Friday, December 02, 2005

Freedom leaps from Pandora's Box

Gerard Baker, in the Times:

Success is less tangible. It is articulated not in the indicative but in the subjunctive: potential threats removed; future wars that don’t have to be fought. It is numbered in the unenumerable: the slow awakening of human freedom; the steady, incremental spread of dignity it brings to people cowed and trampled for decades.
And yet it leaves its mark in tangible ways, even in the turmoil of Iraq. In a couple of weeks, Iraqis will go to the polls in their millions for the third time this year (the exercise of democracy can be habit-forming, can’t it?). This time they will choose a government that will have real power over the direction of the country. It will be a genuine first in the history of a region where medievalist tyranny has enjoyed five centuries of extra time.

Meanwhile, Saddam Hussein, the most powerful living expression of that legacy, the tormentor of his own people and oppressor of others, stands trial for his crimes.
And the success in Iraq, intangible as it is, was never just going to be confined to the country itself. Look at the broader map of the Middle East.

In neighbouring Syria, another unlovely old regime is cornered. The push for freedom that began in Iraq is steadily wresting Lebanon away from its status as a fief of Damascus. The Syrian dictator is feeling the painful consequences of his attempt to halt the spread of liberty by the old fashioned method of assassination.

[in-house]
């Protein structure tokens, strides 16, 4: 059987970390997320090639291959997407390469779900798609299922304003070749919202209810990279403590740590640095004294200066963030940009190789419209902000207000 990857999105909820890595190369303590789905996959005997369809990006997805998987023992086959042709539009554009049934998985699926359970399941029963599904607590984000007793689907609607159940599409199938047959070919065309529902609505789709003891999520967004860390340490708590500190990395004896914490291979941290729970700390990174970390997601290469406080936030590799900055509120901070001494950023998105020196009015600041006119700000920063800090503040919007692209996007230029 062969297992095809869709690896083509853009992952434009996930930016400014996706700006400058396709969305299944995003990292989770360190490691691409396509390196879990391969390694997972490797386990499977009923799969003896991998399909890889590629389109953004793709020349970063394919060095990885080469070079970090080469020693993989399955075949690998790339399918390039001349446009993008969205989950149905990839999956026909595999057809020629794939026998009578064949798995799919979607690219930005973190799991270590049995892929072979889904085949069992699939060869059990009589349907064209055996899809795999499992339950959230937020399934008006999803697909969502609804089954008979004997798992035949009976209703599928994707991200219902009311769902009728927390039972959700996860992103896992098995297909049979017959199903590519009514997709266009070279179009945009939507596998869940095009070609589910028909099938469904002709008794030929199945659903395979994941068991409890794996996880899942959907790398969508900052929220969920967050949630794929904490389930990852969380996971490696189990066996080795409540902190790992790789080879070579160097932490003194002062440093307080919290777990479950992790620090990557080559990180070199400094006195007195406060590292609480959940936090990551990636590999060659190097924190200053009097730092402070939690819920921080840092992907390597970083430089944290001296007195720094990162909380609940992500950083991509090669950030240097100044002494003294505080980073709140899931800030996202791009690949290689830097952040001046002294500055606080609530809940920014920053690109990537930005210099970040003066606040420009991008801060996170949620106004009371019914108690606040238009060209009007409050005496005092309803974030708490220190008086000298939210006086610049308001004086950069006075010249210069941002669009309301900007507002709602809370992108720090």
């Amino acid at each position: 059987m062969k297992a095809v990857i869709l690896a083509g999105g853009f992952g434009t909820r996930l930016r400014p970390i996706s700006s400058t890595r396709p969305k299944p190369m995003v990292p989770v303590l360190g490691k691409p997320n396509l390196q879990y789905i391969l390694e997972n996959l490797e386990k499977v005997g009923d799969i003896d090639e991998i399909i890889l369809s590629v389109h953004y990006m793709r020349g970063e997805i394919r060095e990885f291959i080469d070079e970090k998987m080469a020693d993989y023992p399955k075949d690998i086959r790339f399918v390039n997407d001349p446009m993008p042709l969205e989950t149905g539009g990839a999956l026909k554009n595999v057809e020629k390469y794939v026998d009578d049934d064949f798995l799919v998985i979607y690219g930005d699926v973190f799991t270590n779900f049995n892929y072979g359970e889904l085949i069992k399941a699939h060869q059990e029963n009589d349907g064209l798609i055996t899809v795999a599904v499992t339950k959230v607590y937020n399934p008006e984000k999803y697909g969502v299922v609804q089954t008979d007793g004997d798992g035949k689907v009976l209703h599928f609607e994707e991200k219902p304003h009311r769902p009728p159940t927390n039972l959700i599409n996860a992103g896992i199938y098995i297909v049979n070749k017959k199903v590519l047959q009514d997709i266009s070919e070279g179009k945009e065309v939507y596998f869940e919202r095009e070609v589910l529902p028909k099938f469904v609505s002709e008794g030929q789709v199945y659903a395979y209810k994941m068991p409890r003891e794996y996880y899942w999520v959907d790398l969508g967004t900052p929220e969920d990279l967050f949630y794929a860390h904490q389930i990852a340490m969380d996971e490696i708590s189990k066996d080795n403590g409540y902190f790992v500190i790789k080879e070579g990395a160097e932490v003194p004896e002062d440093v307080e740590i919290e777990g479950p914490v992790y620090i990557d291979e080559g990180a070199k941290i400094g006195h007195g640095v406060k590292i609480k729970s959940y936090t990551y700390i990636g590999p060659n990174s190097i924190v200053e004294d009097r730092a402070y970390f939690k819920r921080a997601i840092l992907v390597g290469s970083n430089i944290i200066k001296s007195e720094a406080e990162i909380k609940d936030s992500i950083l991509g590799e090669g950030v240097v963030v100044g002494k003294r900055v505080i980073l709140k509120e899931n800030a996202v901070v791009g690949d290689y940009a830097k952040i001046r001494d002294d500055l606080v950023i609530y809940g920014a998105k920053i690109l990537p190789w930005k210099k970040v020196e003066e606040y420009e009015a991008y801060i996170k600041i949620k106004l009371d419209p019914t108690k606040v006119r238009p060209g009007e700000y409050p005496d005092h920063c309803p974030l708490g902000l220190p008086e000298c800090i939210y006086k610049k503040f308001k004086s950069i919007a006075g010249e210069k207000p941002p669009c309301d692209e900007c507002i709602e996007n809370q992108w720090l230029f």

In Iran, the proximity to a liberated Iraq is alarming the theocratic thugs who run the country and energising their enemies in the rest of the population.


Tony Blair famously said after September 11, 2001, that the kaleidoscope of geopolitics had been shaken. An alternative way to put it might be to say that we have opened a kind of Pandora’s box in the Middle East.

We have, surely, unleashed a violent fury of terrorism and guerrilla war that has a broader reach than Iraq or even the Middle East. But we have also unleashed the great virtue that in time will conquer these vices — not hope this time, though we could use some of that, but freedom. It would be a tragic mistake to cut our losses now, long before we have ensured that the virtue triumphs over the vices.

UPDATE: Charles Krauthammer also writes about progress in the Middle East.


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